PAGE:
By Kate Ruttle, series editor of Target Ladders
As a practising SENCo, I frequently have conversations with class teachers along the lines of:
Teacher: What can I do with Brandon? He can’t read!
Me: OK. What can he do?
Teacher: No, what I mean is that he can’t read.
Me: I understand that, but what is he able to do that is relevant to reading? What does he know about letters and sounds? Can he read any words? Can he read a simple text?
Teacher: I don’t know. All I know is that he can’t read and I need something to do with him in my lesson.
Conversations like this developed into the Target Ladders series. The writing process clarified for me that many colleagues don’t have a good understanding of the skills development children need to build on in order to make progress. Teachers are aware of the fact that a child can’t fully participate in their lessons and doesn’t have the skills the teachers want them to have, but they don’t always know what the child can do.
This led to some detailed work, finding out exactly what childen like Brandon could do. Before we did this work, his teachers knew that he couldn’t achieve well enough to join in with their lessons, so they differentiated, planned and provided easier work for him. The problem was that the work they planned was based on a deficit model: Brandon can’t read very well so we’ll give him some easier work. The work may have been easier, but it was still too hard for him so it didn’t address his learning needs or impact on his behaviour.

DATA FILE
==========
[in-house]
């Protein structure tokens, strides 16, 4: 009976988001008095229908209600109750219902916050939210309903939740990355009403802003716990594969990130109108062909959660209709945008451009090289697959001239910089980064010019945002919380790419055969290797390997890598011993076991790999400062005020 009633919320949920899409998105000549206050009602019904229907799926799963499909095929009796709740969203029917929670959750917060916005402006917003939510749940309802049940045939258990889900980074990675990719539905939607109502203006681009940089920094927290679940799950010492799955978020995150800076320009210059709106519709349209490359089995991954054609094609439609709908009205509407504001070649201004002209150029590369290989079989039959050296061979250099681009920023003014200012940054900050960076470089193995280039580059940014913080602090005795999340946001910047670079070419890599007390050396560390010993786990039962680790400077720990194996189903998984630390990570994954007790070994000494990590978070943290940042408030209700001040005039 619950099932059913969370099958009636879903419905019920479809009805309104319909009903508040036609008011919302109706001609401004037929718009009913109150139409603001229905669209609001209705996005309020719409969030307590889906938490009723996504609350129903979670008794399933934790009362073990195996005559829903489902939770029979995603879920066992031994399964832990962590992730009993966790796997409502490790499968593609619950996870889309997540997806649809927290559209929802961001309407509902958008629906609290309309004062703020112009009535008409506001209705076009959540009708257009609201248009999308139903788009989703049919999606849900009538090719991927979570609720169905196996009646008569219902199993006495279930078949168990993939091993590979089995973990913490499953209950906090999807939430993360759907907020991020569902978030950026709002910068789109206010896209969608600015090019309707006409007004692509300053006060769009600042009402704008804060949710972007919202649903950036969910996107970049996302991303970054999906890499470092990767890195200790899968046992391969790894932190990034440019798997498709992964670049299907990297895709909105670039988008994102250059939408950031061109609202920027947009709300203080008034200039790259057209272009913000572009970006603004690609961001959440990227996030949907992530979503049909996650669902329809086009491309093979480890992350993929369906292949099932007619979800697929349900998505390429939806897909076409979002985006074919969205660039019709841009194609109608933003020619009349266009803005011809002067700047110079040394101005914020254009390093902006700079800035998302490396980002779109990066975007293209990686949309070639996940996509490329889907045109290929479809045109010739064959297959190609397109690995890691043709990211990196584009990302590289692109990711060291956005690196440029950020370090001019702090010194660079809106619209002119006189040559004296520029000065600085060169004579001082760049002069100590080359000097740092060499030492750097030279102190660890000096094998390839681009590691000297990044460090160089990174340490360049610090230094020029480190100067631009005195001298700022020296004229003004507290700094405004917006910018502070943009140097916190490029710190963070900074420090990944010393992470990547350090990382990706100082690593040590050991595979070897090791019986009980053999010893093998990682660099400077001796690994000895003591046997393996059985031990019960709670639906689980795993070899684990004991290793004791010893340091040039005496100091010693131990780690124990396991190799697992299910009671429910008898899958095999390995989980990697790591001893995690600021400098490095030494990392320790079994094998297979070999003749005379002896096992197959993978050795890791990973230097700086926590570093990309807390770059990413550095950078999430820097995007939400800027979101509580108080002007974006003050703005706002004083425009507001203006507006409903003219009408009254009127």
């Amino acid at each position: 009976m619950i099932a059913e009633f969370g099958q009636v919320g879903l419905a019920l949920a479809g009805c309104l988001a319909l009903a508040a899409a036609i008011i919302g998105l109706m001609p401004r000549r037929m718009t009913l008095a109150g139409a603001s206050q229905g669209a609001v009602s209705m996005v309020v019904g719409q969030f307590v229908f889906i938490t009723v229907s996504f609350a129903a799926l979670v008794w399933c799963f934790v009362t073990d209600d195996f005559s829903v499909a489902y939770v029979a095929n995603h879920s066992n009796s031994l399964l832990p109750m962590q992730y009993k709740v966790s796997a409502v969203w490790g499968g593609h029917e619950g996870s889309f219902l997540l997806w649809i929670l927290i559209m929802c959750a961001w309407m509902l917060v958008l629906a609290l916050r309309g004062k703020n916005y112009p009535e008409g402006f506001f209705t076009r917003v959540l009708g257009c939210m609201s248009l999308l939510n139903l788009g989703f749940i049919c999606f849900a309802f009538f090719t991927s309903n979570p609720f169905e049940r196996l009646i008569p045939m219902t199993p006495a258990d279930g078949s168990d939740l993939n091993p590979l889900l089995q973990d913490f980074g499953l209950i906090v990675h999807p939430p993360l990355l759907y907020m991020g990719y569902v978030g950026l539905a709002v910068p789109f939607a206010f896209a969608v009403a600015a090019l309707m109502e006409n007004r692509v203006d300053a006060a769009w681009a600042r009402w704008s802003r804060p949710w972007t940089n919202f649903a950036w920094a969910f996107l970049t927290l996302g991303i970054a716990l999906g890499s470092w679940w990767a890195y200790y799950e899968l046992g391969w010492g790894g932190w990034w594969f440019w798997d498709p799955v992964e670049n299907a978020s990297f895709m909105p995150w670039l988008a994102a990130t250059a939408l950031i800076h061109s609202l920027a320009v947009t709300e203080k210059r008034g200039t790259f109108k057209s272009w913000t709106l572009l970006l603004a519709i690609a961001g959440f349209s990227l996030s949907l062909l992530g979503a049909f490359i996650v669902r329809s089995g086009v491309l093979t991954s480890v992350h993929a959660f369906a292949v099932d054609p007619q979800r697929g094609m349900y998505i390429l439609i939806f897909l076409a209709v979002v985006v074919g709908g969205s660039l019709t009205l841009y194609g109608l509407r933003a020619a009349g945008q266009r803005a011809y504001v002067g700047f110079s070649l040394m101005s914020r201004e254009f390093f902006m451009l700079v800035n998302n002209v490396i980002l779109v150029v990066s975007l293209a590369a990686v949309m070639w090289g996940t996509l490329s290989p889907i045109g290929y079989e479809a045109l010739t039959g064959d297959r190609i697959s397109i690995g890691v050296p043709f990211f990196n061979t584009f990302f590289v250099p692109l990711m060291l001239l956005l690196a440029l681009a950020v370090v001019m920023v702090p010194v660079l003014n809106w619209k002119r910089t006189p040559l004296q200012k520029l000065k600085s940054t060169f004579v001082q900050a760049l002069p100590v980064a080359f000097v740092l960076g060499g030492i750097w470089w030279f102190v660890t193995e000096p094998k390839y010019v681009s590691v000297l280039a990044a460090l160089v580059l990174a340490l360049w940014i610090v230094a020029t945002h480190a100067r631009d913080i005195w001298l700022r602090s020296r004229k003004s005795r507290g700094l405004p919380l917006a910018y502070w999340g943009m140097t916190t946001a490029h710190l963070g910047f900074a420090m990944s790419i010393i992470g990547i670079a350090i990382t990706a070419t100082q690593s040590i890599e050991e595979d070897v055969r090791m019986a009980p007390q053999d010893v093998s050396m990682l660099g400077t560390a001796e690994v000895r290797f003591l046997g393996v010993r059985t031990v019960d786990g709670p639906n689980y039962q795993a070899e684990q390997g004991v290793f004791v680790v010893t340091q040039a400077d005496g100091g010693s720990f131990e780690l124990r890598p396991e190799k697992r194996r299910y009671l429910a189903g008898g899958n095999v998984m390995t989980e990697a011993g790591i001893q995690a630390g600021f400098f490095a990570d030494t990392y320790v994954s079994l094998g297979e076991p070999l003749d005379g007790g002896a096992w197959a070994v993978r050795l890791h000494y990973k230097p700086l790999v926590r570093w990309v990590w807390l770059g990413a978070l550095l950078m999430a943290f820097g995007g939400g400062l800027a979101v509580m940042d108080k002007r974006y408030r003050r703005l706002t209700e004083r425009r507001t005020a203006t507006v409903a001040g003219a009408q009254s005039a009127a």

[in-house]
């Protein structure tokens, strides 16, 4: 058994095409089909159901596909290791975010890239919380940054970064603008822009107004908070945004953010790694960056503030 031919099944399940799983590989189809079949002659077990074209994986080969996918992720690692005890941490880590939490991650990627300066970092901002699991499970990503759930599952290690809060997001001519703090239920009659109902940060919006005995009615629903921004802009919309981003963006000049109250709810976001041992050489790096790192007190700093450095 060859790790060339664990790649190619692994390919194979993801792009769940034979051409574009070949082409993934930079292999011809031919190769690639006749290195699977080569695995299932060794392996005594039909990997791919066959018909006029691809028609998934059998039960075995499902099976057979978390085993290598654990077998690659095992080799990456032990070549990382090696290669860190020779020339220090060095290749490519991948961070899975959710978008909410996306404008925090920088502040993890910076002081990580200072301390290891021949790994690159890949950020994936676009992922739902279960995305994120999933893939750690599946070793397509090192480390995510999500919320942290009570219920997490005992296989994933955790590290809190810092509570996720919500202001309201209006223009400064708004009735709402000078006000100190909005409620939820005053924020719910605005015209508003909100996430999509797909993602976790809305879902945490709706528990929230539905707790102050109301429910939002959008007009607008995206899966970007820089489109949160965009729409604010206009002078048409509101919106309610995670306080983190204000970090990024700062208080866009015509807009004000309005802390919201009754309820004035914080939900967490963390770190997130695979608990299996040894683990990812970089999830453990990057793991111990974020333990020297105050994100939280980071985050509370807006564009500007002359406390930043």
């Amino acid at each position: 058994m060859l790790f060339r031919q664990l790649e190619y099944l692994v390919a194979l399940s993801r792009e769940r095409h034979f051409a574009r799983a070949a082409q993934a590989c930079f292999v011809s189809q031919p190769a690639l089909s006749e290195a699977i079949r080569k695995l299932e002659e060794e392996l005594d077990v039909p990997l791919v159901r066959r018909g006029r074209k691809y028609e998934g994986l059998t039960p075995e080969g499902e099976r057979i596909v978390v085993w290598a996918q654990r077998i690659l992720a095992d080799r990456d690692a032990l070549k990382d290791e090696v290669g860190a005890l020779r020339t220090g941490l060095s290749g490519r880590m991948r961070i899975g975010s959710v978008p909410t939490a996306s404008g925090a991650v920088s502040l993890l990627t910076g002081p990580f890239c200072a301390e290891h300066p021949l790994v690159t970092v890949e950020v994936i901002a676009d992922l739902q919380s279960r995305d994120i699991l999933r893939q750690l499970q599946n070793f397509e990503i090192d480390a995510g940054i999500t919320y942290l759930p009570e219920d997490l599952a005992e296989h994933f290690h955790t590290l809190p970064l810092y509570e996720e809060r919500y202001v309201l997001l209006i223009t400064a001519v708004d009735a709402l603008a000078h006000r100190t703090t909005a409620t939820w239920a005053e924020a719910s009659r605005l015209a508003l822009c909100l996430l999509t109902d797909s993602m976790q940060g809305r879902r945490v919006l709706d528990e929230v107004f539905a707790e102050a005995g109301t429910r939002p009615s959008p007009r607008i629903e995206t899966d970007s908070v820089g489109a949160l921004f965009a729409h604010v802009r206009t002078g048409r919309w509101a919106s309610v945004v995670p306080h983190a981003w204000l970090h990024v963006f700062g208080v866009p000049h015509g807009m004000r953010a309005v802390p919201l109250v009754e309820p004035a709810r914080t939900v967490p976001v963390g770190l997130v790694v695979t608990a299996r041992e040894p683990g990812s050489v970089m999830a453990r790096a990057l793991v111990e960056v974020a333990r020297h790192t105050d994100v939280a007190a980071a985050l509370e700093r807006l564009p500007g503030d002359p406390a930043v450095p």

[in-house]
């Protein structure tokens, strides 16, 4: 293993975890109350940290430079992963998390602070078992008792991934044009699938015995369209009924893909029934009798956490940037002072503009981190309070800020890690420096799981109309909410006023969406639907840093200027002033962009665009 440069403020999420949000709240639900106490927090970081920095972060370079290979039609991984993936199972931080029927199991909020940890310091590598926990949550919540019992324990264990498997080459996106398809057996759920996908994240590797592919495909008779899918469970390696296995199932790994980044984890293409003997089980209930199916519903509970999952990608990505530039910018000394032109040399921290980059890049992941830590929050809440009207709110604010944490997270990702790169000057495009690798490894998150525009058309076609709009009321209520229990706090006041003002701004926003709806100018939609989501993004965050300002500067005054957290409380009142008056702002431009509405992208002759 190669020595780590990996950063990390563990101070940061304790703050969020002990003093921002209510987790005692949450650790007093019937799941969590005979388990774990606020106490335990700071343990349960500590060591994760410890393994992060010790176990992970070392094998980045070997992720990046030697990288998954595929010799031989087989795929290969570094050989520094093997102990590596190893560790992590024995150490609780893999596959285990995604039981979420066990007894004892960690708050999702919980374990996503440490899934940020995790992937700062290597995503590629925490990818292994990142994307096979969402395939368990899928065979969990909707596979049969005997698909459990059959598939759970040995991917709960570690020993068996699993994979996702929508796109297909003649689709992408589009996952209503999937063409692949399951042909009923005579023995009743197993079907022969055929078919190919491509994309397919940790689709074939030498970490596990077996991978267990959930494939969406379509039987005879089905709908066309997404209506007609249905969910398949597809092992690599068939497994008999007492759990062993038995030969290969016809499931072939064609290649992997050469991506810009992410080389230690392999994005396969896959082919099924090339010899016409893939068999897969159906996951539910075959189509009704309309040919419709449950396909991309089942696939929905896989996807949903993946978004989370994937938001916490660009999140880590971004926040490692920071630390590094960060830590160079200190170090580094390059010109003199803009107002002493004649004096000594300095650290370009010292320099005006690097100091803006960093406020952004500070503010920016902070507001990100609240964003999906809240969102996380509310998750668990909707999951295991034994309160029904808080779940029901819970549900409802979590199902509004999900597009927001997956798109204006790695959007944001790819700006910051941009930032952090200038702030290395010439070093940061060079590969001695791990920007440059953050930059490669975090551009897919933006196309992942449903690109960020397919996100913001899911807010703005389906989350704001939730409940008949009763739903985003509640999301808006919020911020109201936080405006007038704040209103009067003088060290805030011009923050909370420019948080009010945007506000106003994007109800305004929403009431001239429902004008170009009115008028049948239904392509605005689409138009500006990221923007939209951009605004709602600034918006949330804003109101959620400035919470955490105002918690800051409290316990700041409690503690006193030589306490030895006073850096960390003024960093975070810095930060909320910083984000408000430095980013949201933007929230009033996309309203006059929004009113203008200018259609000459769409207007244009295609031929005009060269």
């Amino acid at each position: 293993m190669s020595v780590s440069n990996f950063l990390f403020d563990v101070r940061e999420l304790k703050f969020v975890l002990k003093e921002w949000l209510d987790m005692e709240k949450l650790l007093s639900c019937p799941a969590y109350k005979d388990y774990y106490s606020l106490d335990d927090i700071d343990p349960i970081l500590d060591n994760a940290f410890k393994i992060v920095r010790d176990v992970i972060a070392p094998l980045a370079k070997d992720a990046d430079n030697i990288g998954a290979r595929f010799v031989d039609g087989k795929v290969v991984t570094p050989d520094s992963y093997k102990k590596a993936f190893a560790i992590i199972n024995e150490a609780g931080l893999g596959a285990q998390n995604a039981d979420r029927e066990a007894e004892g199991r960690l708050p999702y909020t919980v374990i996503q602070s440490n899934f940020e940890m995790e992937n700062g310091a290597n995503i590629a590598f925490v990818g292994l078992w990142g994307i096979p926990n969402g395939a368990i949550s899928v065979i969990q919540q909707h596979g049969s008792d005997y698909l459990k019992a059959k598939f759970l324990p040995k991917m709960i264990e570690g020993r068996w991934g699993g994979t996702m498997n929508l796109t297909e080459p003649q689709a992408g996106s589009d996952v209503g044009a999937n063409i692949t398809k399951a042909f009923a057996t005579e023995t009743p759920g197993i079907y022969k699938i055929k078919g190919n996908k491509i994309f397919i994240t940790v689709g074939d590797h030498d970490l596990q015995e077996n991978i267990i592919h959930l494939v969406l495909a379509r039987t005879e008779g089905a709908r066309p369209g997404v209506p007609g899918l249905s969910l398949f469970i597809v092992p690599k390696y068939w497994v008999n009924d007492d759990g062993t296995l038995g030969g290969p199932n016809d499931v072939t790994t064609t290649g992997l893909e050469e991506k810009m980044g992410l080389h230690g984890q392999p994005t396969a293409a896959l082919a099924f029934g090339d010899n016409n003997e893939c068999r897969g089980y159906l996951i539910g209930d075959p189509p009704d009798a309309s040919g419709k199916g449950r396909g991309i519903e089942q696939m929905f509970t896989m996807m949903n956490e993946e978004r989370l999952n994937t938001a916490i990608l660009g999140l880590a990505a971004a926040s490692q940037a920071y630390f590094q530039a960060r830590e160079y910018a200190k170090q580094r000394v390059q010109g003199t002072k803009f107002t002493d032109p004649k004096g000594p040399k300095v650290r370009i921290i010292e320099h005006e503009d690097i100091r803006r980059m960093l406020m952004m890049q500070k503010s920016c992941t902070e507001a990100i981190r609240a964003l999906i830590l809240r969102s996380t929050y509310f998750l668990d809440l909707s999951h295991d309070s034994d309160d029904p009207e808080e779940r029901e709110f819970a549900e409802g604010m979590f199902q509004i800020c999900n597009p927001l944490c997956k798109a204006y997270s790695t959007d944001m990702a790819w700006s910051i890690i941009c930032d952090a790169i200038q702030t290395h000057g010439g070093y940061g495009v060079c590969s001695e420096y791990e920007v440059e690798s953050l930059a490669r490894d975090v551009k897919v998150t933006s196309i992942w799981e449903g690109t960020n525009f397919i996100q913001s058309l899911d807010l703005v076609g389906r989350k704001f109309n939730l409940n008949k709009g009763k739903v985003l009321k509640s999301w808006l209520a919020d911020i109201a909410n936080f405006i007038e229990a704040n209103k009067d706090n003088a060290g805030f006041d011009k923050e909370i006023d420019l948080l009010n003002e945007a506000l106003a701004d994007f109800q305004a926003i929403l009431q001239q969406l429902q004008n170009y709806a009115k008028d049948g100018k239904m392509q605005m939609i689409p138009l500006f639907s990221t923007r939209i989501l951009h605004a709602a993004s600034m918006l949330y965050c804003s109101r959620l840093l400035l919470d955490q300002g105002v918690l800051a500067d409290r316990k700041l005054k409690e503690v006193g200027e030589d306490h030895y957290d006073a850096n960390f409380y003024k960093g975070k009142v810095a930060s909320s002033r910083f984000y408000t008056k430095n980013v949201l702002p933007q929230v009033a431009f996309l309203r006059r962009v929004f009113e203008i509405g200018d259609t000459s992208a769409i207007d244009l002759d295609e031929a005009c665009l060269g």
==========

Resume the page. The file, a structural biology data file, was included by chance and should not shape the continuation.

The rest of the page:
Now, the planning for Brandon can be based on an affirmative model: We know that Brandon can now read single-syllable words with long vowels and his current target is to read two syllable words, so we’ll give him a reading text that focuses on those skills.
The Target Ladders range of books present lists of developmental skills children need to acquire in the order in which they need to be acquired, accompanied by activities and strategies which can help children achieve them. Each book has over 200 small-step targets which help to move a child on from high-level-Special-School-Pupil to an appropriate level for the end of primary school (from about P4 to around a level 3A/4C in the previous National Curriculum levels).
The series is written especially for the non-SEN-specialist teacher and supports them at every stage of the Assess, Plan, Do, Review cycle which is the backbone of the new Code of Practice:
- Assess: Target Ladders books help the teacher to identify what the child can do in various aspects of learning which are grouped according to a range of different SEN.
- Plan: The books include a template for a Record of Progress upon which targets, success criteria and review dates can be recorded.
- Do: In addition to suggesting activities and strategies to help the teacher to plan for the child’s needs, the books contain a simple monitoring sheet which can be used to assess ongoing progress towards the targets.
- Review: The Record of Progress sheets have space for the review session to record progress towards the targets, before the Target Ladders are used again to identify the next target.
Under the new Code of Practice class teachers have increased responsibility for understanding and monitoring each child’s progress, and in identifying their barriers to learning. The Target Ladders approach supports them in doing this in a straightforward, accessible and non-threatening way. See here for more information on the Target Ladders series.
Kate Ruttle is the series editor for Target Ladders and the author of Target Ladders: Dyslexia and Target Ladders: Dyscalculia. She is a SENCo, primary deputy headteacher and Lead Practitioner for Inclusion in Suffolk.
This article originally appeared in the September/October 2015 edition of SEN Magazine.